When Dan* learnt he was to join Moi University in 2016, he was excited about the four-year journey of higher learning and exposure that awaited him in one of Kenya’s oldest and largest universities.
His joy, however, faded as soon as he joined the institution when he met encountered an unwritten hurdle—stinking ethnicity in the university’s staff complement.
“I once went to the accounts office at the administration block seeking to have a receipt stamped. Together with some colleagues, we were asked to wait for the authorised officer, whom we were told had stepped out. To our surprise, a fellow student from the dominant community as the staff shortly walked in and after exchanging some words in the local dialect, left two minutes later with her receipt stamped,” Dan recalls.
“I really felt out of place. I felt like an unwelcome stranger. We watched helplessly as the habit flourished. This was the life throughout my four years at Moi University.”
Welcome to Kenya’s “village universities”, institutions that ought to have exhibited apex levels of civility by representing the face of Kenya and exposing students to global standards of thinking, but which have fallen captive to ethnicity. Their loyalty to tribes and political demands is shocking.
Audits are now flagging these institutions for employing close to 80 per cent of staff from a single community, with 18 universities—mainly those started in counties through lobbying of local political leadership—being the biggest culprits. Some universities that have been in the game for longer also feature in the list of those held back by the yokes of ethnicity in employment of staff. The institutions were reported to employ between 40 and 77 per cent of staff from a single community.
At least 10 current and former students in different universities who faced the ugly side of ethnic imbalance of staff have told the Nation that at some point they felt demoralised by poor services as staff sank to using the local dialect in the workplace. The effects are most felt outside lecture halls, in the hostels and in administrative services.
Prof Laban Ayiro, the vice-chancellor (VC) of Daystar University, warns of an academic capture in Kenya’s public university education, which has eliminated merit in appointments and given room to mediocrity.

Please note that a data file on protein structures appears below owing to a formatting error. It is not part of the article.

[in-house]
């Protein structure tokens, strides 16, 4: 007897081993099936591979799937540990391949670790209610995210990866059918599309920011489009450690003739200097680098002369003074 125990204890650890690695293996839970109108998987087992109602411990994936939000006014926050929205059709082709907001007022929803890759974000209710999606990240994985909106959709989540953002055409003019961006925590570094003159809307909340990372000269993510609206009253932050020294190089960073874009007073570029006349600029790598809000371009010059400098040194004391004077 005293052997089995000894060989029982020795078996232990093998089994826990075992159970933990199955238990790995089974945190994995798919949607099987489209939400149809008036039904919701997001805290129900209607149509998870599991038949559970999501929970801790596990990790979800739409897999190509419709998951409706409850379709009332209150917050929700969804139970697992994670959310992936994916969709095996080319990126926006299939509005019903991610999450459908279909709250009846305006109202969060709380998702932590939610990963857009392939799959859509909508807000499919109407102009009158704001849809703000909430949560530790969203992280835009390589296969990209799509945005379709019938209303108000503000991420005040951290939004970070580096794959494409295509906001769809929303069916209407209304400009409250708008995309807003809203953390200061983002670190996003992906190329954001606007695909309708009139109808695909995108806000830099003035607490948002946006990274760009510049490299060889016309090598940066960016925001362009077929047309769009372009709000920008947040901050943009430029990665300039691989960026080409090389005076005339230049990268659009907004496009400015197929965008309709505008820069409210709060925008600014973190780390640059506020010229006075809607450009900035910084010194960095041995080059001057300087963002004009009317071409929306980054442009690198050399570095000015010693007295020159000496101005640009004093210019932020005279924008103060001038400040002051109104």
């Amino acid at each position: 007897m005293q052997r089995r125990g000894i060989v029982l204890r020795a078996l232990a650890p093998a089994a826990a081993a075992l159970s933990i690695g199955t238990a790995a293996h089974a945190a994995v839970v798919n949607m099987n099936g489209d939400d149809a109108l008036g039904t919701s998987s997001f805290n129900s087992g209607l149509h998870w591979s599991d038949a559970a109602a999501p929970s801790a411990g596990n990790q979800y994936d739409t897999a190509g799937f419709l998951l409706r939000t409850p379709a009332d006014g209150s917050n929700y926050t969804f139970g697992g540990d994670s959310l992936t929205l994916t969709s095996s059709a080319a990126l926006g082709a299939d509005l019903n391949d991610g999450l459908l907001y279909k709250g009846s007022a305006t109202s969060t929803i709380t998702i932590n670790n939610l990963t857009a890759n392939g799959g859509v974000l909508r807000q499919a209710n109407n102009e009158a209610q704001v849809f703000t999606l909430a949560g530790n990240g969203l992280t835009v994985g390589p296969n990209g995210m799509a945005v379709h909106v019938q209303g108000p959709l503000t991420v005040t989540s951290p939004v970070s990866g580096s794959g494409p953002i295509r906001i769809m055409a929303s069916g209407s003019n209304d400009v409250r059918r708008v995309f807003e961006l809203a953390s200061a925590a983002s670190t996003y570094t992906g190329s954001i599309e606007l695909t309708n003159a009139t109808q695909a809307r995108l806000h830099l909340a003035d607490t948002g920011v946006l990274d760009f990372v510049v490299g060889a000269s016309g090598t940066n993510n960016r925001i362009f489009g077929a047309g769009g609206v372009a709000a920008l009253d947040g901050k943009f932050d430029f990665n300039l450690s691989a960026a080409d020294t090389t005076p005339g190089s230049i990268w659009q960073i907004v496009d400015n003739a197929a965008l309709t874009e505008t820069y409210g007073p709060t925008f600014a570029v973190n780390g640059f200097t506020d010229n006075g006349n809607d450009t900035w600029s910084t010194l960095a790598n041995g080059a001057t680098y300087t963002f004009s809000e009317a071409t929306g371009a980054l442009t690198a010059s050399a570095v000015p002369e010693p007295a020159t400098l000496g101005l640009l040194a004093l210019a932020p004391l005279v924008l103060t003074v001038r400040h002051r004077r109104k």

“Doing away with meritocracy invites unqualified individuals to demand positions. Just like politicians talk about state capture, we have institutional and academic capture. Because of ethnicity, we don’t meet the threshold of who should lead a university,” Prof Ayiro says.
The Daystar VC, who faced strong hostility from North Rift politicians who stormed Moi University to object to his appointment as acting VC in 2016 for being an “outsider”, notes that there is little learning and research going on in some public universities because of “mediocrity and ethnicity”.
“Students are supervised by people from their ethnic communities to get masters and doctorate degrees. They can’t win grants or write competitive proposals. Donors want to look at your credentials before they commit their money,” Prof Ayiro says.
Today, despite being among one of Kenya’s oldest institutions of higher learning, Moi University ranks highly in the Auditor-General’s list of shame, with 61 per cent (1,622) of its 2,661 staff being from a single community.
Managements of these universities claim that they inherited staff from colleges that were upgraded, but audits have identified that even in recent appointments, many still largely employ from communities where they are located.